Remembering the Kanji 2

A SYSTEMATIC GUIDE TO READING JAPANESE CHARACTERS

James W. Heisig

Honolulu: University of Hawai’i Press. 4th edition, 1st printing, 2012. vi+397 pages

[Also available as an Apple iBook.]

Following on volume 1 of Remembering the Kanji, which deals with the meaning and writing of the Japanese characters, volume 2 takes up the pronunciation of those characters, providing the student with helpful tools for memorizing them. Behind the notorious inconsistencies in the way the Japanese language has come to pronounce the characters it received from China lies a solid and rather extensive of coherent patterns. Identifying these patterns and arranging them in logical order can reduce dramatically the amount of time spent in the brute memorization of sounds unrelated to written forms.
   Many of the “primitive elements” or building blocks used in the drawing of the characters also serve to indicate the “Chinese reading” that particular kanji use chiefly in compound terms. By learning one of the kanji that uses such a “signal primitive,” one can learn the entire group at the same time. No less than 481 Chinese readings belong to such “pure groups.” Another 650 kanji belong to groups with one exception or to mixed groups in which the signal primitives have two readings. 237 more character readings can be learned by associating the kanji with ordinary words the student is already familiar with. In this way Remembering the Kanji 2 lays out the varieties of phonetic pattern and offers helpful hints for learning kanji in an efficient and rational way what might otherwise appear completely random.
   A parallel system of pronouncing the kanji, their “Japanese readings,” uses native Japanese words assigned to particular Chinese characters. Although these are more easily learned because of the association of the meaning to a single word, Heisig creates a kind of phonetic alphabet of single syllable words, each connected to a simple Japanese word, and shows how they can be combined to help memorize particularly troublesome vocabulary.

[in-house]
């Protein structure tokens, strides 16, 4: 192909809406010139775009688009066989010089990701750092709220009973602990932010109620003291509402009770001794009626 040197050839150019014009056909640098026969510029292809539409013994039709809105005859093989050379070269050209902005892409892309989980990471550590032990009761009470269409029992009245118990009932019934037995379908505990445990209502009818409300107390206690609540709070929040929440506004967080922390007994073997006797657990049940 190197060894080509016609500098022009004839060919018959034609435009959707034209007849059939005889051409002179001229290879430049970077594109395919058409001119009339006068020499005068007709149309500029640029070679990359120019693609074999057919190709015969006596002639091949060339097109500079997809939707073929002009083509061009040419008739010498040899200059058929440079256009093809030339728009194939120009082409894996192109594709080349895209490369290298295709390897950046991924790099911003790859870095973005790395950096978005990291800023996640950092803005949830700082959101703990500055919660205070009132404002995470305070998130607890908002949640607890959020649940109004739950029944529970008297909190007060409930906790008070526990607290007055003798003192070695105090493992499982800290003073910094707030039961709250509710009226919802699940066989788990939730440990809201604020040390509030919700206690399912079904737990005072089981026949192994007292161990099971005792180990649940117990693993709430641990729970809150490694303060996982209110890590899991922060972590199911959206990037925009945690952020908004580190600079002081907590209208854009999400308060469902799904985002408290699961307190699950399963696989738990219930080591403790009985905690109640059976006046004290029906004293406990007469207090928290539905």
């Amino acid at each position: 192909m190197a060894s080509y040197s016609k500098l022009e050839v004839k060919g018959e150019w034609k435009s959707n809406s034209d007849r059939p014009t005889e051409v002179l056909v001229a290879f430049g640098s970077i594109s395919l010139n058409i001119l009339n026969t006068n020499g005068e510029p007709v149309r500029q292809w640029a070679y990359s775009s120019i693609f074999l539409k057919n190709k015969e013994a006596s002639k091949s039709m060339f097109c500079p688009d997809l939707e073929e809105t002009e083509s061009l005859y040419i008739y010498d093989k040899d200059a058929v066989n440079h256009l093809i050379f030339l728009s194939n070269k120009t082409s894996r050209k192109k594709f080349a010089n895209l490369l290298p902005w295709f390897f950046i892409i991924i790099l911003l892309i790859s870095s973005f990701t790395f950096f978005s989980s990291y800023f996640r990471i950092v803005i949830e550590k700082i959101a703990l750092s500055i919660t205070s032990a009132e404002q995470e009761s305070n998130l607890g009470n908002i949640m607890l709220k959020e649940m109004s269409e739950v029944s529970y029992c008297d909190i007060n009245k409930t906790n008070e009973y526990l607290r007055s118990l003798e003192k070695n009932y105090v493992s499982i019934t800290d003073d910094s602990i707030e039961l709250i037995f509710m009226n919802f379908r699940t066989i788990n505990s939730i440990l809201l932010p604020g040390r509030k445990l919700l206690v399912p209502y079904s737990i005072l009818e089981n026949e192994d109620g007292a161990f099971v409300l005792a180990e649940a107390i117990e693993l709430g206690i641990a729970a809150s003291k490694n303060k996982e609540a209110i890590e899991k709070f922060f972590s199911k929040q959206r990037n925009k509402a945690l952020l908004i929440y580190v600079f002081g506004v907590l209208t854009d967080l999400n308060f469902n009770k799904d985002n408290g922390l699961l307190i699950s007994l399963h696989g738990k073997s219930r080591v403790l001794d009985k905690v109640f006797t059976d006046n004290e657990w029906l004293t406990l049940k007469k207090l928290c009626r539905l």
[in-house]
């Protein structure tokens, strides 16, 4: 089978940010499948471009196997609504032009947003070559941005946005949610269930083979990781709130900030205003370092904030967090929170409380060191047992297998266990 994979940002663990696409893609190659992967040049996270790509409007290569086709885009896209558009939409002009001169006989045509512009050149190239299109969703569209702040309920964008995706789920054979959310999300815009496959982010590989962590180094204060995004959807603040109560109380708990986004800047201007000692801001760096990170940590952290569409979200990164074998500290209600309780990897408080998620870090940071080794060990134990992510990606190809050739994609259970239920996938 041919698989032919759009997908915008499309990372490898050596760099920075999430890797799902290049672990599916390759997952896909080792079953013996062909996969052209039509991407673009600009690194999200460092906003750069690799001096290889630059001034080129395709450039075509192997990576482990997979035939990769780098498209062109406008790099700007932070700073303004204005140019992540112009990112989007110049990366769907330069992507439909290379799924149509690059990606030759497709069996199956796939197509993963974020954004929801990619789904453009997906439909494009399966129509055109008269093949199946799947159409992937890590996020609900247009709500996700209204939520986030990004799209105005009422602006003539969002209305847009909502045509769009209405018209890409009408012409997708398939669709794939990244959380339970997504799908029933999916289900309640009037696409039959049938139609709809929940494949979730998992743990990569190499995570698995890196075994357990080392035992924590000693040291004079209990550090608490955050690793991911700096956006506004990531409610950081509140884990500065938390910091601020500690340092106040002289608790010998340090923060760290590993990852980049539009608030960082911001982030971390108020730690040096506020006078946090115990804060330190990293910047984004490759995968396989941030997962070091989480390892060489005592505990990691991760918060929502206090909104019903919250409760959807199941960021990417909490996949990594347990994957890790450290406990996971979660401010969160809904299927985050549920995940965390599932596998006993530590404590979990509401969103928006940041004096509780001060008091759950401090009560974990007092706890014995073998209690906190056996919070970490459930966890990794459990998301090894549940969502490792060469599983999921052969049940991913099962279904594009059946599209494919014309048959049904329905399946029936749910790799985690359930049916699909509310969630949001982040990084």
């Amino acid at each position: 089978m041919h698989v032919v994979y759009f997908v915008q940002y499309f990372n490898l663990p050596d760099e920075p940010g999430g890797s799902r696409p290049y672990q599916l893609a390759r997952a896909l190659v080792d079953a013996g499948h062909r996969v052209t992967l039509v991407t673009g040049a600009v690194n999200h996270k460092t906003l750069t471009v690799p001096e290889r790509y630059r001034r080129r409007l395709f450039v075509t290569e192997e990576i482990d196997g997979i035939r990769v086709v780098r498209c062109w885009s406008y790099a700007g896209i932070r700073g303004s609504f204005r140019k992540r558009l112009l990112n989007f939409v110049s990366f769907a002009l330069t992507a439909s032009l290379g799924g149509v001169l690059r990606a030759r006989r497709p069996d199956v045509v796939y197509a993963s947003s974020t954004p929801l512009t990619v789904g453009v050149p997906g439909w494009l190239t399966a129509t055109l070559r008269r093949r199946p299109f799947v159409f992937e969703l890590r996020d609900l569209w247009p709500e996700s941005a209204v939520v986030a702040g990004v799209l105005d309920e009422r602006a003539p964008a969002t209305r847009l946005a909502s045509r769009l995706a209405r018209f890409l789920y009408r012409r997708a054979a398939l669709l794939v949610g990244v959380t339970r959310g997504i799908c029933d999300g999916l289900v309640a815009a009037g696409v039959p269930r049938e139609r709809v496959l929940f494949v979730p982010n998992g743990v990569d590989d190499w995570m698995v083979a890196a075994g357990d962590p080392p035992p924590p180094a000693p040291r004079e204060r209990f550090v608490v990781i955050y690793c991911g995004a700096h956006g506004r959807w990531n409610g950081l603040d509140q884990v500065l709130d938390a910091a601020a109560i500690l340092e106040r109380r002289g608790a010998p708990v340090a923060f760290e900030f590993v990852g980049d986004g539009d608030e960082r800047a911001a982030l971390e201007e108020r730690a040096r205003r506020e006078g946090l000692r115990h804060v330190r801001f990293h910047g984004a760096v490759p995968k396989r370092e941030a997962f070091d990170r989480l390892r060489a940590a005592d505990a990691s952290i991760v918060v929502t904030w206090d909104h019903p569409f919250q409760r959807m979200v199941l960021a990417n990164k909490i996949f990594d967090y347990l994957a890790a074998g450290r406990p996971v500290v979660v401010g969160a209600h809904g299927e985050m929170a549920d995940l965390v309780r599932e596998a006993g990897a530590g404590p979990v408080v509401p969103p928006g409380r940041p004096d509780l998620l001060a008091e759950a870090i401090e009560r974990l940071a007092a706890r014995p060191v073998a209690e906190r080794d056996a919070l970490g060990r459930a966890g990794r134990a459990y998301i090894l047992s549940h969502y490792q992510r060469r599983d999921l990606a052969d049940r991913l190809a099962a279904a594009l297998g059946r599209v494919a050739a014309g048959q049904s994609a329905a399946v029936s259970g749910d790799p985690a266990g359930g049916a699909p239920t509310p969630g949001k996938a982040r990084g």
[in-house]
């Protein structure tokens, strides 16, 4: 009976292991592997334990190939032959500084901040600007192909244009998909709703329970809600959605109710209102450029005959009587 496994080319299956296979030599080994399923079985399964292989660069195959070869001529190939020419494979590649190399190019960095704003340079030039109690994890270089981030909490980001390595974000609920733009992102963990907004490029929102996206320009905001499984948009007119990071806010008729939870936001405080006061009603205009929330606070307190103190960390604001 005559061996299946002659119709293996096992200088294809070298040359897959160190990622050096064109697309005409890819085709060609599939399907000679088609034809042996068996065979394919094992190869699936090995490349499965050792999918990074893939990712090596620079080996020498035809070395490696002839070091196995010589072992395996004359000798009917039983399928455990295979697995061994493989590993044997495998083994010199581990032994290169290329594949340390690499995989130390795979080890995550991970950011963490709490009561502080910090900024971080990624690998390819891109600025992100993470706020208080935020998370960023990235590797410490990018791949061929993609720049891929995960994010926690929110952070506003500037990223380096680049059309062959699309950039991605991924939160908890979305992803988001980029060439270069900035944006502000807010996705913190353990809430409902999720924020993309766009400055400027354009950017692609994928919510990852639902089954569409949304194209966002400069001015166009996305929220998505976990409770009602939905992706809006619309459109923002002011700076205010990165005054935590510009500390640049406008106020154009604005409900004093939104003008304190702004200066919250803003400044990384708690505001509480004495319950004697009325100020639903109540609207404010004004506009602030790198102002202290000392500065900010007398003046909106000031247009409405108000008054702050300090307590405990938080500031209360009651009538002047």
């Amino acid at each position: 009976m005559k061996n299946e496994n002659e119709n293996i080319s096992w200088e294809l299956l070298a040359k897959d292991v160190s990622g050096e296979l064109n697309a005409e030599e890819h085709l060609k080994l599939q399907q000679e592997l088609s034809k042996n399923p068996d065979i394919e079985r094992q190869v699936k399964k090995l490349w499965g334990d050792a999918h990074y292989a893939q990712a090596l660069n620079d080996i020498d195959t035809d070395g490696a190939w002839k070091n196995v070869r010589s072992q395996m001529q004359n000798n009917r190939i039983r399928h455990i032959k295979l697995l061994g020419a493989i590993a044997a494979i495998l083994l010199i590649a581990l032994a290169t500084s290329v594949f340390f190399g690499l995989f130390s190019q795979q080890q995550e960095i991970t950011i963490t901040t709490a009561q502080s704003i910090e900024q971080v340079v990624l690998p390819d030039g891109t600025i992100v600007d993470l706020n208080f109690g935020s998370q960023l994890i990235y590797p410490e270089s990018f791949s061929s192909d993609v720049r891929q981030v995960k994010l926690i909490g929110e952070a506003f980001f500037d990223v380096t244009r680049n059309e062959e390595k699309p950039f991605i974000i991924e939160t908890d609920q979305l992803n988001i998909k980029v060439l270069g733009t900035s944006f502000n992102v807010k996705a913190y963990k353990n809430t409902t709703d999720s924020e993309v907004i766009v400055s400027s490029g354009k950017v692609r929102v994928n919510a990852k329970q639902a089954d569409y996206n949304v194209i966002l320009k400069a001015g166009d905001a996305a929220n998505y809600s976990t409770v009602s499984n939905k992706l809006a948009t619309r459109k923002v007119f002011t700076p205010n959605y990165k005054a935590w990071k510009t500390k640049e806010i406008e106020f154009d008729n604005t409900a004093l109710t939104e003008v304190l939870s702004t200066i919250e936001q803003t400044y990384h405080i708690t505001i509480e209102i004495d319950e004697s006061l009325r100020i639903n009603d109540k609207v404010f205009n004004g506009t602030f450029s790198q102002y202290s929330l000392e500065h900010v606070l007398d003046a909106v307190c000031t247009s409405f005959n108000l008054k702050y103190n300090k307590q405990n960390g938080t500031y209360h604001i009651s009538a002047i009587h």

Unlike volume 1, which proceeds step-by-step in series of lessons, volume 2 of Remembering the Kanji is organized in such a way that one can study individual chapters or use it as a reference for pronunciation problems as they arise. Individual frames cross-reference the kanji to alternate readings and to the frame in volume 1 in which the meaning and writing of the kanji was first introduced. Ample Indexes at the end of the volume are devoted to hand-drawn kanji, the signal primitives, the Chinese readings, and the Japanese readings, as well as a comprehensive cross-reference list to the material contained in volume 1. If you are one of those tens of thousands of students of Japanese who have used Remembering the Kanji to learn how to write the characters and are eager to know what can be done to systematize the study of the readings, this book was designed for you.

Heisig provides a path to learning the bewildering complex of similar sounding Chinese pronunciations, which is essential to attainment of literacy and which so often bars the way to even the most diligent student…. Together, the 3-volume set of Remembering the Kanji by James Heisig has already become a modern classic, and for those who choose to follow the path that Heisig has so carefully mapped out, Volume II stands at the crossroads on the way to Japanese literacy for the self-taught learner.

James Pannozzi

送料込